November is over, which means Plastic Mondays have come to an end. That doesn’t mean that the Plastic Challenge is over. I plan to continue the good habits I’ve learned or reinforced during this challenge, and I’ll continue to work on getting more Stupid Plastic out of my life. (We’ll continue to blog about plastics from time to time, too—just not every Monday.)
If you took the Plastic Challenge with us, I’d love to hear about the changes you’ve made in your life. Here’s an abbreviated run-down of what I accomplished during the last few weeks:
- I continue to NEVER buy bottled water or accept single-use plastic bags at the store. Since I am prone to forgetting my reusable shopping bags (I unload them in the house and then sometimes forget to put them back in my car), the Plastic Challenge provided the nudge I needed to come up with a good solution: I now keep a shallow cardboard box in my car, like the ones they give you at BJ’s or Costco warehouse stores. Now, if I forget my bags—other than the collapsible ChicoBag and two lightweight produce bags that live in my purse—I just put the box into a shopping cart and toss my purchases into it. I’ve gotten a few weird looks, but that’s never stopped me from doing anything before!
- I’ve bought some cute reusable bags to use as holiday present wrapping, to pass the plastic-free message to family and friends.
- I’ve replaced plastic and paper feminine care products with reusables—in my case, Lunapads cloth menstrual pads and the Keeper natural latex menstrual cup. You can also check out Glad Rags menstrual pads; the Moon Cup, Lunette, and Diva Cup menstrual cups; or Jade and Pearl’s sea sponge tampons.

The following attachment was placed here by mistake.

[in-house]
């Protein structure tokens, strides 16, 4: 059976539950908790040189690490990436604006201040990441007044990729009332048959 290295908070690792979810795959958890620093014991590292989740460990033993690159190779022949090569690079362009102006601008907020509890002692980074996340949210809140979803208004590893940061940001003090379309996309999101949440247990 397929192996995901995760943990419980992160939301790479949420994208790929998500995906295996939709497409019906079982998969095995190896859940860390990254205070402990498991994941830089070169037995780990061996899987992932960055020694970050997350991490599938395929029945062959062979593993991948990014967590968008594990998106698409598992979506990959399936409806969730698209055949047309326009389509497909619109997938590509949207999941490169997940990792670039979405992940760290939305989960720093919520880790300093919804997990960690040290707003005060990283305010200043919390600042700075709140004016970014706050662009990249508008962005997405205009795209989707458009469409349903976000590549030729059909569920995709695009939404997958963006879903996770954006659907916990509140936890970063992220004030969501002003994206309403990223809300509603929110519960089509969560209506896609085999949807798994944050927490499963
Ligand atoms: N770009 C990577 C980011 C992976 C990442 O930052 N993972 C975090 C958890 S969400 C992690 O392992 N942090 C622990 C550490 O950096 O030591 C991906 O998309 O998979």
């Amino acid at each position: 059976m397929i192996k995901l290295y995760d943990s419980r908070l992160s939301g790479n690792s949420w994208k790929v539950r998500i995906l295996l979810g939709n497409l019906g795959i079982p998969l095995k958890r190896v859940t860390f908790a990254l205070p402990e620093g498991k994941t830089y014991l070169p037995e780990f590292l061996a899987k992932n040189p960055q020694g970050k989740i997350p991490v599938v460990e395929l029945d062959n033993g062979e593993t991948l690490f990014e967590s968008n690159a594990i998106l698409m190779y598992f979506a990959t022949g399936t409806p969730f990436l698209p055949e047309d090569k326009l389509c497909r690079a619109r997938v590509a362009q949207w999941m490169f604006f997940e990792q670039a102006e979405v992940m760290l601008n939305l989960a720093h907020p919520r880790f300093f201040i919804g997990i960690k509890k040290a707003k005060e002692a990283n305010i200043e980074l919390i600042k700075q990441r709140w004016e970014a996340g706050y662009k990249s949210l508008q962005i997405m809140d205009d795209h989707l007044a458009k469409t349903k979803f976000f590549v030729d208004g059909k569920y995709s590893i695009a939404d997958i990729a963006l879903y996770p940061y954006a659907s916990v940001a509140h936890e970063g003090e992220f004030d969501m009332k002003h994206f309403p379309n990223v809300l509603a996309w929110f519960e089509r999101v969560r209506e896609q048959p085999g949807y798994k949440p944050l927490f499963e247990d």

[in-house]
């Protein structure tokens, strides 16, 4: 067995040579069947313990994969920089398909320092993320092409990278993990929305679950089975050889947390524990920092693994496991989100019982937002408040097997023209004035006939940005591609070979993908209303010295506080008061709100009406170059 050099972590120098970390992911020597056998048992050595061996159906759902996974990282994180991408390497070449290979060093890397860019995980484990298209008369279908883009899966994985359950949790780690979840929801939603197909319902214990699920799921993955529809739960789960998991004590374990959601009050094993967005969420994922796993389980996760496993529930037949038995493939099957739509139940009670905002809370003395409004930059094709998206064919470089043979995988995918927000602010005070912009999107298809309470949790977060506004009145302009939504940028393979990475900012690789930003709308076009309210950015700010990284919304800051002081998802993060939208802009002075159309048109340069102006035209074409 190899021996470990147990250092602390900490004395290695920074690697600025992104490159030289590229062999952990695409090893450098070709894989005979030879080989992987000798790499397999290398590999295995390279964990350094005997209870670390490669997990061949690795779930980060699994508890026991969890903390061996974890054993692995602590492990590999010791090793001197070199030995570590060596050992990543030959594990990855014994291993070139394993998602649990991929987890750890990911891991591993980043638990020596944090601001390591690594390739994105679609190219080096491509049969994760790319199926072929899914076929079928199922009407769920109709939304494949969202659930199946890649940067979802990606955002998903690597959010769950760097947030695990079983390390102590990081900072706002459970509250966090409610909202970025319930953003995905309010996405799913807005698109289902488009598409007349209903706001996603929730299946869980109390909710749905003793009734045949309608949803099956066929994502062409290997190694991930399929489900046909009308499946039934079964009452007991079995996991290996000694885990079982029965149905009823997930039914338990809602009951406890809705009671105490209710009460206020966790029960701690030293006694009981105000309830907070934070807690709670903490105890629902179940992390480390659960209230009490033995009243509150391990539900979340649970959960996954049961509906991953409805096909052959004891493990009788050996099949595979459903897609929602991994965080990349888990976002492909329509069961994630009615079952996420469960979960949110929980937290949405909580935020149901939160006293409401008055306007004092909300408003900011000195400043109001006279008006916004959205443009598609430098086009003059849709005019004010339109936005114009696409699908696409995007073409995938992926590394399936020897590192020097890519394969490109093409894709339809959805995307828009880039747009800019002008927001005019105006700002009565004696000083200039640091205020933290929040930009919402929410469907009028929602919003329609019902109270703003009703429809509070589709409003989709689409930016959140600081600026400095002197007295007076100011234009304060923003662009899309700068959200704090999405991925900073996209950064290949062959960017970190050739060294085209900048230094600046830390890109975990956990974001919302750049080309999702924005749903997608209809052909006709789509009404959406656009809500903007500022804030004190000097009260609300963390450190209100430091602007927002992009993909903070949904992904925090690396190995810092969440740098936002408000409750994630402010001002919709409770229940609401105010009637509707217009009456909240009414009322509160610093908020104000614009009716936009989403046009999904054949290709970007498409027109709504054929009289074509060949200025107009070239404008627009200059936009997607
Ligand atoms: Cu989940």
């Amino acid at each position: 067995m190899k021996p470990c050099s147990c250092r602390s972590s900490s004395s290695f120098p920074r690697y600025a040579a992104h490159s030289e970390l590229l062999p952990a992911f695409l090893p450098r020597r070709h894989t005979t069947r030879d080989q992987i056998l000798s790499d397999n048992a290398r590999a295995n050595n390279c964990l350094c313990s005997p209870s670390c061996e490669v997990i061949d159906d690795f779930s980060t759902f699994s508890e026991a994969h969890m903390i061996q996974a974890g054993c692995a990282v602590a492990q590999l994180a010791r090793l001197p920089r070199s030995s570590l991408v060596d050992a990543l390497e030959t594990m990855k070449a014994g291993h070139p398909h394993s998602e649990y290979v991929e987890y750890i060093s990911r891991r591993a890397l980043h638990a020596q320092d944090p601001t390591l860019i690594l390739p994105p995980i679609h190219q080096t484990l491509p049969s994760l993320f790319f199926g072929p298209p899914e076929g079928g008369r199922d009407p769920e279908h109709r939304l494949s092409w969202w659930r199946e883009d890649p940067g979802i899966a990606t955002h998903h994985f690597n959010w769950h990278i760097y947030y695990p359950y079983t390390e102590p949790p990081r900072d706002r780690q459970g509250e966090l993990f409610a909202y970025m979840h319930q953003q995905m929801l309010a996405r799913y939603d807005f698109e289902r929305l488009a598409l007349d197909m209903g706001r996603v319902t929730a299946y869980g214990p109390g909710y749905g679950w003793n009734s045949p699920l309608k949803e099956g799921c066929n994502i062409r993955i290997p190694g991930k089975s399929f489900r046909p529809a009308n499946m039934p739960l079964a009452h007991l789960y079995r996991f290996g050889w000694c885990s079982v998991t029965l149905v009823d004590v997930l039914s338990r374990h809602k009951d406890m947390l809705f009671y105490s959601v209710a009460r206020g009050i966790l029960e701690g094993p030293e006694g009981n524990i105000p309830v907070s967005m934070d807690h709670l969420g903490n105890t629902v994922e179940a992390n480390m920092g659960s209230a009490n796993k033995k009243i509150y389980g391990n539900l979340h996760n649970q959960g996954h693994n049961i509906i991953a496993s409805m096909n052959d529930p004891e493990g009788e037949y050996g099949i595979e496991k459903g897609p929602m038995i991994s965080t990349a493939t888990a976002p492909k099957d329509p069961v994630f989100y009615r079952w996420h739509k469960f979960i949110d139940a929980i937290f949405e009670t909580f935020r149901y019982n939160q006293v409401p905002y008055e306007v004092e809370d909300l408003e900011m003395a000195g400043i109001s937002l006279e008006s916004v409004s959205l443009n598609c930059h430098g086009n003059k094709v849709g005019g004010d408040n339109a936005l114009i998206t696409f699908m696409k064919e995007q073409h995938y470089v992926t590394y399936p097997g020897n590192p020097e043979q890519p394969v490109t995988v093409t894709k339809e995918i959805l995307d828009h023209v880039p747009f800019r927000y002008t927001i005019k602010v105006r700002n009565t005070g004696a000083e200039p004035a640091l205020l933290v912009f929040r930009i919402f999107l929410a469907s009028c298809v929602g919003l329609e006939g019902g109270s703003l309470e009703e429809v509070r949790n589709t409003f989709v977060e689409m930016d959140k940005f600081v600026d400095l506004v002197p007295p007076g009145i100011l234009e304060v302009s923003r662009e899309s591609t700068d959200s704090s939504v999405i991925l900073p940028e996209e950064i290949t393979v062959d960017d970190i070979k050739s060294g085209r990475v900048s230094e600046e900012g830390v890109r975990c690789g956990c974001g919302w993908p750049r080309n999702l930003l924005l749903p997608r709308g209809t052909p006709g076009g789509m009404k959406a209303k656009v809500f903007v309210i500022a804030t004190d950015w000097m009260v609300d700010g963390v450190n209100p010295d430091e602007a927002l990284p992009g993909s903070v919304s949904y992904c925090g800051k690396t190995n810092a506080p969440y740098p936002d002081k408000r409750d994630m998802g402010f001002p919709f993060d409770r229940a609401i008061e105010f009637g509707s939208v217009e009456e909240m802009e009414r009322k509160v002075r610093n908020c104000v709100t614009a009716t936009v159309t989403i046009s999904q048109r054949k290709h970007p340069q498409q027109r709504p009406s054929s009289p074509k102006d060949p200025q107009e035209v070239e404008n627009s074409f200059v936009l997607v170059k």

- While I haven’t yet gone cold turkey, I’ve curbed my sad and pathetic Diet Coke addiction enough to avoid buying impulse plastic bottles of DC at the grocery store, like I used to. And I’ve replaced some of that Diet Coke with Numi Chocolate Puerh tea (Fair Trade and organic). Mmmmmm. Other than the occasional lapse, I’ve reduced my Diet Coke consumption—and the accompanying plastic bottles or BPA-lined cans—by 90% so far.
- I have added, “No, we’re not buying that. It’s plastic, so it hurts the sea turtles.” to my repertoire of Responses to Daughters’ Requests for Impulse Purchases, since said impulse purchases usually are made of plastic. (Pez dispensers—what is the point of these?)
- I’ve started buying shampoo in bulk, since I have hard water and can’t use shampoo bars without my hair turning to straw.
- I’ve started using soap nuts in my clothes washer instead of detergent, which cuts down considerably on laundry-related plastic!
- I took a class at a local, organic herb farm and now make my own organic bar soap! It. Smells. Awesome. And the process really, really easy and fun. (Guess what everyone on my list is getting for Christmas?) If you’re interested in giving it a try, the herbalist who taught me recommends a book called The Soapmaker’s Companion.
- As we’ve discussed on previous Plastic Mondays, hot food + plastic = hormone disruptors in your food. Ergo, I replaced my plastic colander, cooking utensils, and several Tupperware-style containers with stainless steel, glass, and bamboo versions.
- I’ve been much more mindful of everything I buy, and I now feel a twinge of alarm if I pick up something that has too much Stupid Plastic packaging. Once I feel that twinge, I automatically put whatever I’m examining in the store back down and either decide I don’t need it or start looking for a plastic-free alternative.
- And perhaps the biggest change for me: I’ve stopped buying heavily packaged convenience foods for lunch and started cooking more. Am now queen of the 15-minute meal.
Have you made any changes since you started the Plastic Challenge? And do you have any final questions about plastics and going plastic free?